We come across this debate virtually daily and thought it was high time that we made a comparison.
There isn’t a simple answer over which is better, both offer very adequate solutions.
The question is, to what?
WordPress is a free blogging system which is very well supported by developers all over the world. This can be pushed into being used as a content management system. Depending on your hosting company, you may have the option of a one-click install. It’s very easy to create a simple free site. There are free designs (themes) sitting on the web waiting for you to download – a lot now are even mobile friendly. The functionality is almost limitless due to the number of plug-ins that you can install (a whole bunch of them being free), and bingo, you’re up and running.
…And did I mention that a lot of this is free?
If you’re not very careful though, all this ‘FREEness’ can come at a cost…
Umbraco is a Content Management System which is very well supported by developers all over the world. Chances are, you’ll need a web developer to install this on a server for you. The themes sitting (free) on the web are fairly limited so you’ll need someone to design it for you. The functionality is almost limitless provided you have a decent .NET/MVC developer to build stuff for you, but it’s quick and clean and easy and best of all, very secure… and bingo, you’re up and running.
…And did I mention that a lot of this is NOT free?
So why would anyone favour building a site on Umbraco?
With so many sites utilising the WordPress blogging system as a CMS now, it becomes a very easy target for hackers. Why? Because probably the vast majority of people using the systems, are building small sites for small businesses and are not web developers – (and after all, that’s one of its [free] selling points) – you don’t need to be code wizard and better, you don’t need to learn… which potentially leaves you wide open… The worst thing? Chances are you won’t even know!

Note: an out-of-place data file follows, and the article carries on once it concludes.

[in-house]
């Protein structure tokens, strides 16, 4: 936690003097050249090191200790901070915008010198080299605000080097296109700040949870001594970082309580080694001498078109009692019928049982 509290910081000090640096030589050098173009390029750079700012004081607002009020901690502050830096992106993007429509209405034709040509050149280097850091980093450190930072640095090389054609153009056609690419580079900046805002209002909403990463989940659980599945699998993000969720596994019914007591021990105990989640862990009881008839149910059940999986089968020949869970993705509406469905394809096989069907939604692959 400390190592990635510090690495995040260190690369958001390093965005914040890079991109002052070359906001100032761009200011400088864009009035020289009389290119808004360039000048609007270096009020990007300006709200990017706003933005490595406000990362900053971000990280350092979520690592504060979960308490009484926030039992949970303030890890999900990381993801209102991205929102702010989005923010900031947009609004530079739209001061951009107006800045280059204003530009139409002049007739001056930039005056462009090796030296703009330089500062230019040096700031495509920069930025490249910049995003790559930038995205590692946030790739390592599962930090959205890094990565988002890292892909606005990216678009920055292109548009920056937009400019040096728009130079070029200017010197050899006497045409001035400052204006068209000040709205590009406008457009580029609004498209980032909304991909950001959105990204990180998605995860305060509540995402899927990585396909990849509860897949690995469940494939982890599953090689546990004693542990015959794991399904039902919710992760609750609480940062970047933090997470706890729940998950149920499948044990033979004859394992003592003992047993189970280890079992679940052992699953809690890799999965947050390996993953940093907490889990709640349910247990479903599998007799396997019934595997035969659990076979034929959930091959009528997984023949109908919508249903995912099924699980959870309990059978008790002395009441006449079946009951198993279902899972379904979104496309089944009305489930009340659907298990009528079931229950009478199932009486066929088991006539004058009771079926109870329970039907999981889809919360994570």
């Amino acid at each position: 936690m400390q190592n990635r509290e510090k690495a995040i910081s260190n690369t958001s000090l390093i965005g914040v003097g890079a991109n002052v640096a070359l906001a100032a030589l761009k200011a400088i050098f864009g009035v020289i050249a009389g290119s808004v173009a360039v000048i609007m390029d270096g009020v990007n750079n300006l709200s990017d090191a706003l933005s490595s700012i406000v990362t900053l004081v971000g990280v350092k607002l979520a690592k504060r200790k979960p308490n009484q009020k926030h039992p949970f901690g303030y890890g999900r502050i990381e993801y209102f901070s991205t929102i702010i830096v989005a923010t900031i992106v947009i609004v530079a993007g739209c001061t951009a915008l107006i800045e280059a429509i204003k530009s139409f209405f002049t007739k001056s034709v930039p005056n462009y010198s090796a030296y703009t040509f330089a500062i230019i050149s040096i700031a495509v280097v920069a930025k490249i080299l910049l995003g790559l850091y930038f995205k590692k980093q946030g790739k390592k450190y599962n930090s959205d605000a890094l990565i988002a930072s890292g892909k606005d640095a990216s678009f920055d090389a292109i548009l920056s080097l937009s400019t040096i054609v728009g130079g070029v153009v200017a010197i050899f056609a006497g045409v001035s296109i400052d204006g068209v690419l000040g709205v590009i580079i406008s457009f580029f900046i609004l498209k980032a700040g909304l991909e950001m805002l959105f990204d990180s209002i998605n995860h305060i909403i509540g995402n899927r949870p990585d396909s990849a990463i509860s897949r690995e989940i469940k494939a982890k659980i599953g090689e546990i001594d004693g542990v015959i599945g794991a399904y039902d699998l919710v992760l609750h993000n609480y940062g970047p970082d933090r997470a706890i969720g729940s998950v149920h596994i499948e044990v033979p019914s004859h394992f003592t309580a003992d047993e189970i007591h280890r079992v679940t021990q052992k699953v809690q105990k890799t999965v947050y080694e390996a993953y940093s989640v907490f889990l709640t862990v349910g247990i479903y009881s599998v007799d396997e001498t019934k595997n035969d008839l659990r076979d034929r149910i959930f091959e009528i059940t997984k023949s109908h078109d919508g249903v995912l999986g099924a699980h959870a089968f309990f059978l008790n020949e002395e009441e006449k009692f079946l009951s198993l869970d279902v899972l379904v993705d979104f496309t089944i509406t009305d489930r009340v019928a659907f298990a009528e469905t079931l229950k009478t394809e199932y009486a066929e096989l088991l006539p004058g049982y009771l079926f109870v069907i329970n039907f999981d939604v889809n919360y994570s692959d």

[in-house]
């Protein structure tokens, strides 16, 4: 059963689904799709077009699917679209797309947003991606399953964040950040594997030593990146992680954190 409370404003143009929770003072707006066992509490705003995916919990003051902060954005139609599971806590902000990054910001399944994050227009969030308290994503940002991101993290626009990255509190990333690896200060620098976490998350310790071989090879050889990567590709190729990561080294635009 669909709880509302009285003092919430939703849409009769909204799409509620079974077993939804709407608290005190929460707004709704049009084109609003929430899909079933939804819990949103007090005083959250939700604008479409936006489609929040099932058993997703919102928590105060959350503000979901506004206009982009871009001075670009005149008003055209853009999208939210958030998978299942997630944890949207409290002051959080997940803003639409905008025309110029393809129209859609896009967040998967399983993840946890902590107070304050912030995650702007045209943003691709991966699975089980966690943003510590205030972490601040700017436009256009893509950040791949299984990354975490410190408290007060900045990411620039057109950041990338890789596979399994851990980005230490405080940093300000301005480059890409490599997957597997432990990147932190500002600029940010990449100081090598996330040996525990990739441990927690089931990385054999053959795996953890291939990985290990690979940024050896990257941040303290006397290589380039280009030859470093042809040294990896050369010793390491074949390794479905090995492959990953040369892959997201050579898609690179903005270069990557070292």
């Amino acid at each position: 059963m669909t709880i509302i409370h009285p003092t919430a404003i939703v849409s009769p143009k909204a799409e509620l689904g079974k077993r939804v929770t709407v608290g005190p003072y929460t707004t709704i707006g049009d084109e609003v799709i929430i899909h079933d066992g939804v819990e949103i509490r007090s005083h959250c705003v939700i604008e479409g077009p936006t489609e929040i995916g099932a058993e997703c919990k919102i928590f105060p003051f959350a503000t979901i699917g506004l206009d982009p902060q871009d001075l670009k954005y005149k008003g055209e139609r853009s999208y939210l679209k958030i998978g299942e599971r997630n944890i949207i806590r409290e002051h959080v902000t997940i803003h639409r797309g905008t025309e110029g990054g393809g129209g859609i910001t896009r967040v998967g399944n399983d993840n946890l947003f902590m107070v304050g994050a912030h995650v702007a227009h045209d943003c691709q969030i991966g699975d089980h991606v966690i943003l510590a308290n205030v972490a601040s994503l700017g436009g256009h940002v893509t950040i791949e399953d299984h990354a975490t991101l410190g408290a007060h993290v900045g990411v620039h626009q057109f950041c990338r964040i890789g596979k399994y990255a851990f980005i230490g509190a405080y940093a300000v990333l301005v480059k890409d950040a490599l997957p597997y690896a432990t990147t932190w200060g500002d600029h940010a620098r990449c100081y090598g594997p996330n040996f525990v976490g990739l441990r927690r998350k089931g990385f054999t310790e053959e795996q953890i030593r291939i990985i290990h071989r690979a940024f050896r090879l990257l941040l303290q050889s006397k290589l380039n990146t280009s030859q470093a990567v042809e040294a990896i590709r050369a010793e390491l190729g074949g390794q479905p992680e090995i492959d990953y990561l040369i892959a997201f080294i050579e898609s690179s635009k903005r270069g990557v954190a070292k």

WordPress, to their credit, are very hot on this and release security updates probably every 2 weeks or so (that’s how big the threat is!). You can set your site to auto-update with the latest version, that’s easy, but this then brings an issue of its own.
Remember all those free plug-ins you used to make contact forms, and keep track of your visitor numbers, and create pricing tables, and improve your SEO, and to send all your subscriber to MailChimp, and optimise images, and create a sitemap, and create a photo gallery, and create an events calendar… (you get the idea…)? Not only is every single one of these slowing your site down, all of these have to be compatible with the latest version of WordPress otherwise they will break. Chances are that if it’s developed by a reputable company, the fix will be swift (swift can sometimes mean a week or two).
Umbraco on the other hand is built AS a content management system. Let me just pause there for a moment…
Yup… I said a content management system.
Yes, there are some plug-ins, they generally cost ££ but with your ‘half-decent .NET developer’, building functionality is a breeze – the system is entirely extendable and can be made to do pretty much anything you want.
And yes, you’ll need a site designed, but then it’s exclusively yours – not one you’re going to see over and over again because guess what, you’re not the only person to have taken advantage of the FREE theme.
Big… and I mean BIG companies are running their sites on Umbraco, (Heinz, Microsoft), multiple financial institutions, IT companies, even the official .NET site and a property group running 47 high street brands from 1 installation!
But the comparative cost of setting up an Umbraco site is nowhere near what you might think it is. It’s a perfectly good system for smaller companies as well; just that if the big companies are using something, you might just want to take their lead!
So who is the winner?
Remember the first paragraph? What exactly do you want to do?
Invariably, we don’t ever build a standalone blog so where we are asked to use an open source system, Umbraco will always be our cms of choice.
Let me make it even easier.
If you had £100k, would you buy a Ferrari or a Tractor?
What exactly do you want to do?
Do you want to do the Cannonball Run or plough a field?
Each has its own merits, just don’t try to pull a plough with a Ferrari…
Posted by Steve Rooke